I remember reading, some time ago, that the eminent modern poet-philosopher from India, Rabindranath Tagore, was invited to a football game on one of his trips to the U.S. As the opposing lines struggled up and down the field the gentle Tagore grew more and more horrified, until he finally turned to the professors who were his hosts, saying, "But this is no game. This is war!"
Going along with the notion that the philosopher's impression of America's great autumn sport was an accurate one, a task force of SPORTS ILLUSTRATED writers, reporters and photographers, under the combined generalship of Associate Editor Alfred Wright and Special Contributor Herman Hickman, have assembled for next week's issue a volume which should be as important for the ardent 1956 football fan as the works of Clausewitz are for the student of warfare. For next week's issue will concern itself almost exclusively with the coming football season. Among its features will be:
A two-page, two-color football map showing the U.S. pictorially divided into hostile regions.
The Eleven Best Elevens—those top teams which Herman Hickman predicts are most likely to provide fans with winning football during 1956.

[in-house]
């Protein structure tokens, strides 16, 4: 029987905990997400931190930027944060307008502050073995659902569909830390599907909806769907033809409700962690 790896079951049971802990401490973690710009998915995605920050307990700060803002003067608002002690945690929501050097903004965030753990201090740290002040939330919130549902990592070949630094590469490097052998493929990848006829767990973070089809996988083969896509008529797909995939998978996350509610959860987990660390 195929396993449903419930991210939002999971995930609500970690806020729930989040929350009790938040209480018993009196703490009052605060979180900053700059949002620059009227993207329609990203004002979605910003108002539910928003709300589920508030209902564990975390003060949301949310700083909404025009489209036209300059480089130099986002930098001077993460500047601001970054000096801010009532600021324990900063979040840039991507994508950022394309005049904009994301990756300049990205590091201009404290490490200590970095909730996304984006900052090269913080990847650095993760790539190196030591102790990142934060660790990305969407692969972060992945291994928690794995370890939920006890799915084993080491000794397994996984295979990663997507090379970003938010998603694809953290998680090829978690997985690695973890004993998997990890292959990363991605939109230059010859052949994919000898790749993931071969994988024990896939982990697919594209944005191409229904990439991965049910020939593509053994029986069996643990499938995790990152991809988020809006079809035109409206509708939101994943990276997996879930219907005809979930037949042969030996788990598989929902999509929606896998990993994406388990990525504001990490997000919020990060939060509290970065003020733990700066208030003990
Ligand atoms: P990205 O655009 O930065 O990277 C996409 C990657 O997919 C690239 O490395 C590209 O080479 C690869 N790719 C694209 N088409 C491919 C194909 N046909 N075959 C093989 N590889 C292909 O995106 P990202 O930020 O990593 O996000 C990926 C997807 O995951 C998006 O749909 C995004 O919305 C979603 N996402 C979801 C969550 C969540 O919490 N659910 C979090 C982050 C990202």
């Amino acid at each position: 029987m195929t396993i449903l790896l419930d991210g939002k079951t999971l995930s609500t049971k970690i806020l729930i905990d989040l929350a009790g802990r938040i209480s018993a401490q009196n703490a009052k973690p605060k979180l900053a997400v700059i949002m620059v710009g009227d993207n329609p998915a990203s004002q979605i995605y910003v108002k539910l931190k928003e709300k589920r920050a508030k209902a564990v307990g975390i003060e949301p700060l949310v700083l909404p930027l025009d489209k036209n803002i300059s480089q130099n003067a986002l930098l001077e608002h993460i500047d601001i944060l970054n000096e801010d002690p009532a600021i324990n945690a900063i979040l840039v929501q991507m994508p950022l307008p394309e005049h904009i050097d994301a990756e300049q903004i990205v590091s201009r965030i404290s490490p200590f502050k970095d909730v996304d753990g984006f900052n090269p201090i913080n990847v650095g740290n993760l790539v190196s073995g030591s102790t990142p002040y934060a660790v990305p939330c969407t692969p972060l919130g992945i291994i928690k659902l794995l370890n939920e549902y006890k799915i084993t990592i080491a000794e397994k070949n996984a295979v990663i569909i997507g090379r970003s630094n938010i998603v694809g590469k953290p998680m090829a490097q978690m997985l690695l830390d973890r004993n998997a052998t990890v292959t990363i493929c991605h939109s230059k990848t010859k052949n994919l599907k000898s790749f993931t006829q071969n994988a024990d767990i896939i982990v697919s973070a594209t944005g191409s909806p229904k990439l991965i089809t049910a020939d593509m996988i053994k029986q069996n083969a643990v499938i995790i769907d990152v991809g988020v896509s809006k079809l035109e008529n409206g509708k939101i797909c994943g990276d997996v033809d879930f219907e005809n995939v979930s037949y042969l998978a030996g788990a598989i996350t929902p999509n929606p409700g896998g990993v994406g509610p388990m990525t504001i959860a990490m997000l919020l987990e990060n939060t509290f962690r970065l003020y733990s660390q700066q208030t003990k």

September 16, 1956
A complete, 60-page series Of scouting reports by major conferences from the Ivy League to the Pacific Coast, of virtually every major team in the country.
Innumerable pictures of coaches and stars, many of them in full color, plus an assortment of cartoons by Marc Simont.
And a special article by Robert Coughlan on a question that virtually every fan has asked himself at one time or another: What actually happens to the nation's football greats after they leave the campus?
Next week's is the second special one-subject issue which SPORTS ILLUSTRATED will have published. All of us hope that you will find it as useful, informative and entertaining as you told us you found its predecessor, the special baseball issue of April 9. (The next one, a special Olympic issue to appear in November, I will tell you about shortly.)